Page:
Sufferers cite migraine treatment inadequacies, while prophylactic therapy is significantly underused.
When Carin awakened, her vision was blurred. Halos surrounded the light streaming in her bedroom window. She struggled out of bed, her head throbbing. Turning on her light, she gasped at the sudden unexpected pain in her eyes. For most people, it was a school day, but Carin returned to bed immediately, hoping against hope that she wouldn't vomit. Forget her Spanish skit that was due first period and all else on her schedule for the morning, and maybe for the whole day. Carin was in the throes of a migraine. Any sort of normal life she had planned for the day was now an impossibility.
Sadly, for Carin, this scene has been repeated at least weekly since her freshman year of high school. Now a junior, she struggles to maintain her grades with significant absenteeism. A healthcare professional might think Carin has a problem with headaches. But to Carin and millions like her, the problem is much worse. It is chronic but unpredictable disability, or migraine. And Carin-a real person-would do just about anything to be rid of her problem permanently. For Carin, excellent medical care has measurably reduced the impact of her migraines, but they're still extremely disruptive.
Migraines are worse than just headaches. According to the World Health Organization (WHO), a severe migraine causes disability equivalent to quadriplegia, psychosis, or dementia. And migraines are costly. Healthcare statistics estimate the direct medical cost of migraines at more than $2 billion annually; indirect costs to employers are estimated at $13 billion. But, in all likelihood, the sum of these two costs far understate the accumulated personal cost of disability-just ask anyone who experiences severe migraines.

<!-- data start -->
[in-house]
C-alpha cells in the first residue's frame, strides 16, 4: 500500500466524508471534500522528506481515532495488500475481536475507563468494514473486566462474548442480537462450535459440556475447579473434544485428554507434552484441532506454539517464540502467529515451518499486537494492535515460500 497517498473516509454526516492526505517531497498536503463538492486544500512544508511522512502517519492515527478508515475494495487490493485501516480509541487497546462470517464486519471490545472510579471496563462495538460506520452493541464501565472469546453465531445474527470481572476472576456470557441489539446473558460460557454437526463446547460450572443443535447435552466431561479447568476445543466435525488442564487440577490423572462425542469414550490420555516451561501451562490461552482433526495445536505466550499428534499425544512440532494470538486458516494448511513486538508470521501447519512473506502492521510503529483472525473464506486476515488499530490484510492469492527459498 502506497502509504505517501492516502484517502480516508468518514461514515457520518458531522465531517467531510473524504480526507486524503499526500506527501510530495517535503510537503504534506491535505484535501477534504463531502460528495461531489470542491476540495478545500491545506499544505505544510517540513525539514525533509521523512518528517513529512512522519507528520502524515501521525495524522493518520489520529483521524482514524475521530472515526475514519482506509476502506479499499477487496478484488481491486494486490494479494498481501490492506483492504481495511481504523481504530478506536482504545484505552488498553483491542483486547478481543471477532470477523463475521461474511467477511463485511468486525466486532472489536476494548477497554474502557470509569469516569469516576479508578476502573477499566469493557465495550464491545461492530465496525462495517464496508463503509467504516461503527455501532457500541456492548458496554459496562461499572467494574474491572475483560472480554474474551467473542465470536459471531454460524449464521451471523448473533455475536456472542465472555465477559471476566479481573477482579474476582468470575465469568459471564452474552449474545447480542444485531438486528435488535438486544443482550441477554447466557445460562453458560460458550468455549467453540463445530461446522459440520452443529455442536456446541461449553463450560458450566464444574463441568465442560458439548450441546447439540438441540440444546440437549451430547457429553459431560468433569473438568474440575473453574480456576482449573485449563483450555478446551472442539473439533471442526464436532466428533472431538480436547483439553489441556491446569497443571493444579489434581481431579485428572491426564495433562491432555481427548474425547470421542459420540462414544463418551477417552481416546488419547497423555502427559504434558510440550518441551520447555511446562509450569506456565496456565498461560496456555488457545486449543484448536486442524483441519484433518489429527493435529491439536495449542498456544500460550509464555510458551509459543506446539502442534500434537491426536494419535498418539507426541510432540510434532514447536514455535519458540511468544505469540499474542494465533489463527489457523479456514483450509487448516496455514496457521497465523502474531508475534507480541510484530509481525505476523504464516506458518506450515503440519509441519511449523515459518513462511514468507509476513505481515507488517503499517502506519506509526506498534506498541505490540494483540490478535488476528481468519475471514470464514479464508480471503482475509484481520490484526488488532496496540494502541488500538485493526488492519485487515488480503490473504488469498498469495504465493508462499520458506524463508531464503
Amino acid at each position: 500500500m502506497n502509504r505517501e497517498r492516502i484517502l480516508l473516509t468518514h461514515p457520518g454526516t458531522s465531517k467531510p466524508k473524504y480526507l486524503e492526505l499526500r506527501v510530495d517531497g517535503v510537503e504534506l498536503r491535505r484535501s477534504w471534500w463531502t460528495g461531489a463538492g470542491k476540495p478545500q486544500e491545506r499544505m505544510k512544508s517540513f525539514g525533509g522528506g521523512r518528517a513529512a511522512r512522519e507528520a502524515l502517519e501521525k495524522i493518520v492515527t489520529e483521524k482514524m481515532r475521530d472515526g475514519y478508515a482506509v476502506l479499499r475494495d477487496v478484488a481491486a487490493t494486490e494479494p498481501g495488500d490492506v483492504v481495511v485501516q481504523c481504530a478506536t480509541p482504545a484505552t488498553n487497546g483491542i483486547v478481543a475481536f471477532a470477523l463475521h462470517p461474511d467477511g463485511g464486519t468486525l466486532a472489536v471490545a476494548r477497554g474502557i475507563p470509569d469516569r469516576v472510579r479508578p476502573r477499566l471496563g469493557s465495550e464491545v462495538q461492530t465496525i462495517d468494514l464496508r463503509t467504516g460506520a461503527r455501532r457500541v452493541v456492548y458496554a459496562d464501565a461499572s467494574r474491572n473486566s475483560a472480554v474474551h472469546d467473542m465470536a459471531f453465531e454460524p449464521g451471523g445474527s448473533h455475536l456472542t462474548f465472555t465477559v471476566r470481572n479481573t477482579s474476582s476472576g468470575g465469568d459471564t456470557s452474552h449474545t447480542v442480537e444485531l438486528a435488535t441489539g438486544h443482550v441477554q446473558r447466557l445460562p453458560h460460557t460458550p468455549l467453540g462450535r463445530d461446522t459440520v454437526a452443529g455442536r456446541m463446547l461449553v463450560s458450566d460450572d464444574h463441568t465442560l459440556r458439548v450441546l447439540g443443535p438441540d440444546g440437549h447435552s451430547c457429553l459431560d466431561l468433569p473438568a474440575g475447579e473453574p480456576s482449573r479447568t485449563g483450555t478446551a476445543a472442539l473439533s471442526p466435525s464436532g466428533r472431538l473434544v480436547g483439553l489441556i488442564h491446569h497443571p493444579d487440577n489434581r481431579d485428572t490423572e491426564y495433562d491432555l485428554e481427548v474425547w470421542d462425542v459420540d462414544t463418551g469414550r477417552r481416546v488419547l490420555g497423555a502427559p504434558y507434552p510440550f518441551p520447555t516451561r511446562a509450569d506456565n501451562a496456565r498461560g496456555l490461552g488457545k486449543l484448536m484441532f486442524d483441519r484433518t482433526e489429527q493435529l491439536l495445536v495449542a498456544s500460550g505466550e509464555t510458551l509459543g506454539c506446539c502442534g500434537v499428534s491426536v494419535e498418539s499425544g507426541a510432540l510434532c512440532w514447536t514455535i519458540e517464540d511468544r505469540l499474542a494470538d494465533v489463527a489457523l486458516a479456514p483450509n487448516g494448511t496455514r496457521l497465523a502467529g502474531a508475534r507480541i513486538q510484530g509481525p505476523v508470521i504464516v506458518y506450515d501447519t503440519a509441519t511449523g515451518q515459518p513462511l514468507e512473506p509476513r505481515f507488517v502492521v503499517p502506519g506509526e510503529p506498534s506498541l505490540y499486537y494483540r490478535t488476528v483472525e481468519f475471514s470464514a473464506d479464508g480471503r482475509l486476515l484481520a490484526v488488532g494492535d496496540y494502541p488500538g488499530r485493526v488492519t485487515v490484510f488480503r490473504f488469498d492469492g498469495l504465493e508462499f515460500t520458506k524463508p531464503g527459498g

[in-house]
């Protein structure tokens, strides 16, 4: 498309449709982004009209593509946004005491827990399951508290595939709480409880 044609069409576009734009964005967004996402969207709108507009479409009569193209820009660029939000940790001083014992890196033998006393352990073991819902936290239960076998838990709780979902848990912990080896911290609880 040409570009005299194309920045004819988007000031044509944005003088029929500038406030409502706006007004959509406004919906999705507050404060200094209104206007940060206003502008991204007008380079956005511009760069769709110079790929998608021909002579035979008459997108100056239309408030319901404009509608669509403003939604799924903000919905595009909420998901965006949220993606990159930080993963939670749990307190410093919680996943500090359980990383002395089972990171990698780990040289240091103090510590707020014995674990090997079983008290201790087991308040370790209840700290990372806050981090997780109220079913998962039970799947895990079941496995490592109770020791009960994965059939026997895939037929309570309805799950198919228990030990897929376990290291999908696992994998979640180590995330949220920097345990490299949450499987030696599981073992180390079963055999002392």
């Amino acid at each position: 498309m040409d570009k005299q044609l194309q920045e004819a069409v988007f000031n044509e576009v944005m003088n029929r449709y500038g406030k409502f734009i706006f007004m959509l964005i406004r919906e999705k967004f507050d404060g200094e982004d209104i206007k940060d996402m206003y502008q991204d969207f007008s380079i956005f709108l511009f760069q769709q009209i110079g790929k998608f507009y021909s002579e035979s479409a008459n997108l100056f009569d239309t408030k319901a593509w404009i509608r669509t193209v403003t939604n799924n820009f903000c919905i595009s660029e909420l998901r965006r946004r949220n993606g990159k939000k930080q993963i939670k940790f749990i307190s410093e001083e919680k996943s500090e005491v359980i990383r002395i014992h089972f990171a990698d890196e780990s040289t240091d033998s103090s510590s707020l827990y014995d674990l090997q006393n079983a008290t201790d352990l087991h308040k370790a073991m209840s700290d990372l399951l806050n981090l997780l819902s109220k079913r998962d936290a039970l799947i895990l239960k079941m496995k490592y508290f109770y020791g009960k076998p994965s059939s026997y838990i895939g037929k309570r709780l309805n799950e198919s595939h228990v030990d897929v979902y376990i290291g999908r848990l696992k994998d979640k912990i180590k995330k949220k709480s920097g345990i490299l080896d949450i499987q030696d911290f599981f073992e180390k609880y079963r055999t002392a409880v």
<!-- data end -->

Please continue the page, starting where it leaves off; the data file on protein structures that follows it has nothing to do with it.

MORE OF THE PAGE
The advent of triptans during the 1990s revolutionized migraine therapy by offering a means to abort migraines. They rounded out existing options, including dihydroergotamine and over-the-counter therapies such as aspirin, acetaminophen, and nonsteroidal anti-inflammatory drugs. Two medications, valproic acid extended-release (Depakote, Abbott) and topiramate (Topamax, Ortho-McNeil Neurologics), that are specifically approved for migraine prophylaxis, were recently added to a host of other commonly prescribed prophylactic drugs-antidepressants, beta-blockers, calcium-channel blockers, and supplements (e.g., riboflavin, feverfew)-as part of the therapeutic armamentarium. But, despite the many options available, the battle to mitigate migraines is far from over.